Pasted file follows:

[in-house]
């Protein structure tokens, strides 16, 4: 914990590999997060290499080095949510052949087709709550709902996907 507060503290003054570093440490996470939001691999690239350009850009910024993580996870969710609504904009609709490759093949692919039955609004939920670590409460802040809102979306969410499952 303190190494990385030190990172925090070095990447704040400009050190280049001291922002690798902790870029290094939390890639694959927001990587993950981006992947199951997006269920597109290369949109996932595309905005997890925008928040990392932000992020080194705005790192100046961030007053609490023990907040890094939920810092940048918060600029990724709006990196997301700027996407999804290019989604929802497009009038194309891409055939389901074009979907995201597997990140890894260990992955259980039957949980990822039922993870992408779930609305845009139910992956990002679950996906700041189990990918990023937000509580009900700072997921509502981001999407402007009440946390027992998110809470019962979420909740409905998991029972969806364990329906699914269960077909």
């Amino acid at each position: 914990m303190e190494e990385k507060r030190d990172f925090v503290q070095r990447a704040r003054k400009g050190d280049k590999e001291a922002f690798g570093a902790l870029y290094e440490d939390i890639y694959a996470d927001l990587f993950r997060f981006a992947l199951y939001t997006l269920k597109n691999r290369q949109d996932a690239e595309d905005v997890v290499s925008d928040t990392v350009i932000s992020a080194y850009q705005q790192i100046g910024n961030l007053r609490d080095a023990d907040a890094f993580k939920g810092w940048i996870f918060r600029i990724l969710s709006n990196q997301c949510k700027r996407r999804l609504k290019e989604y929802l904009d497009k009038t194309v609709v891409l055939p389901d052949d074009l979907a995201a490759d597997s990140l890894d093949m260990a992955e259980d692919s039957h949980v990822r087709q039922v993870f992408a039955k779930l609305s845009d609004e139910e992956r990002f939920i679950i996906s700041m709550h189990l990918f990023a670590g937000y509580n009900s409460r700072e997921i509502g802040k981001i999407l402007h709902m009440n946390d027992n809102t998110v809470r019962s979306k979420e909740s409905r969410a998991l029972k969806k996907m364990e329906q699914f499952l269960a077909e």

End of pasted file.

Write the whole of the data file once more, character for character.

[in-house]
């Protein structure tokens, strides 16, 4: 914990590999997060290499080095949510052949087709709550709902996907 507060503290003054570093440490996470939001691999690239350009850009910024993580996870969710609504904009609709490759093949692919039955609004939920670590409460802040809102979306969410499952 303190190494990385030190990172925090070095990447704040400009050190280049001291922002690798902790870029290094939390890639694959927001990587993950981006992947199951997006269920597109290369949109996932595309905005997890925008928040990392932000992020080194705005790192100046961030007053609490023990907040890094939920810092940048918060600029990724709006990196997301700027996407999804290019989604929802497009009038194309891409055939389901074009979907995201597997990140890894260990992955259980039957949980990822039922993870992408779930609305845009139910992956990002679950996906700041189990990918990023937000509580009900700072997921509502981001999407402007009440946390027992998110809470019962979420909740409905998991029972969806364990329906699914269960077909």
């Amino acid at each position: 914990m303190e190494e990385k507060r030190d990172f925090v503290q070095r990447a704040r003054k400009g050190d280049k590999e001291a922002f690798g570093a902790l870029y290094e440490d939390i890639y694959a996470d927001l990587f993950r997060f981006a992947l199951y939001t997006l269920k597109n691999r290369q949109d996932a690239e595309d905005v997890v290499s925008d928040t990392v350009i932000s992020a080194y850009q705005q790192i100046g910024n961030l007053r609490d080095a023990d907040a890094f993580k939920g810092w940048i996870f918060r600029i990724l969710s709006n990196q997301c949510k700027r996407r999804l609504k290019e989604y929802l904009d497009k009038t194309v609709v891409l055939p389901d052949d074009l979907a995201a490759d597997s990140l890894d093949m260990a992955e259980d692919s039957h949980v990822r087709q039922v993870f992408a039955k779930l609305s845009d609004e139910e992956r990002f939920i679950i996906s700041m709550h189990l990918f990023a670590g937000y509580n009900s409460r700072e997921i509502g802040k981001i999407l402007h709902m009440n946390d027992n809102t998110v809470r019962s979306k979420e909740s409905r969410a998991l029972k969806k996907m364990e329906q699914f499952l269960a077909e």